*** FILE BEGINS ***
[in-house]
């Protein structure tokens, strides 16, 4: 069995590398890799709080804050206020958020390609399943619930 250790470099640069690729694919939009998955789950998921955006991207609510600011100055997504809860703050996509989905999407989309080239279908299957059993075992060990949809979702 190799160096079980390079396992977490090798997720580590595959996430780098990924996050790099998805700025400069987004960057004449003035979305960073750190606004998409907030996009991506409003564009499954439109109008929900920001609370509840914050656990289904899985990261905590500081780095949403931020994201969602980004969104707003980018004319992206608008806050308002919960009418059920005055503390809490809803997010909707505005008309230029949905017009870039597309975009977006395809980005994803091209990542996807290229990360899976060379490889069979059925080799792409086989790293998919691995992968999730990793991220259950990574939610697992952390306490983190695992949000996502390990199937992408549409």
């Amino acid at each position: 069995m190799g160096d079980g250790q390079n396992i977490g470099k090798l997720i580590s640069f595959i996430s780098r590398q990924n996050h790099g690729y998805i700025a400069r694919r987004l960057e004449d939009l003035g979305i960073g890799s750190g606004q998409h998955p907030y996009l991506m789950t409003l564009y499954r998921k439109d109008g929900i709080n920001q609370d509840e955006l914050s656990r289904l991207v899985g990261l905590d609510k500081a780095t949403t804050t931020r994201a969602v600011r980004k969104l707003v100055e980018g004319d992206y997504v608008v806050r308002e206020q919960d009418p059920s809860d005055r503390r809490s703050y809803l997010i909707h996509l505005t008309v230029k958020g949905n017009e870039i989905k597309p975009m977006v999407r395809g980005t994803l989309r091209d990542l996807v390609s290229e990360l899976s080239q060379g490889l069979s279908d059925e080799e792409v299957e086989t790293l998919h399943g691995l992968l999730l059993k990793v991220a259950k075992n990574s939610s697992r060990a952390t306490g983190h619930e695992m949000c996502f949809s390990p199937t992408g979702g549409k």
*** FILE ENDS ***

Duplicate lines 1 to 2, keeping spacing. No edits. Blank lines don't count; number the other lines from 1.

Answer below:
[in-house]
């Protein structure tokens, strides 16, 4: 069995590398890799709080804050206020958020390609399943619930 250790470099640069690729694919939009998955789950998921955006991207609510600011100055997504809860703050996509989905999407989309080239279908299957059993075992060990949809979702 190799160096079980390079396992977490090798997720580590595959996430780098990924996050790099998805700025400069987004960057004449003035979305960073750190606004998409907030996009991506409003564009499954439109109008929900920001609370509840914050656990289904899985990261905590500081780095949403931020994201969602980004969104707003980018004319992206608008806050308002919960009418059920005055503390809490809803997010909707505005008309230029949905017009870039597309975009977006395809980005994803091209990542996807290229990360899976060379490889069979059925080799792409086989790293998919691995992968999730990793991220259950990574939610697992952390306490983190695992949000996502390990199937992408549409």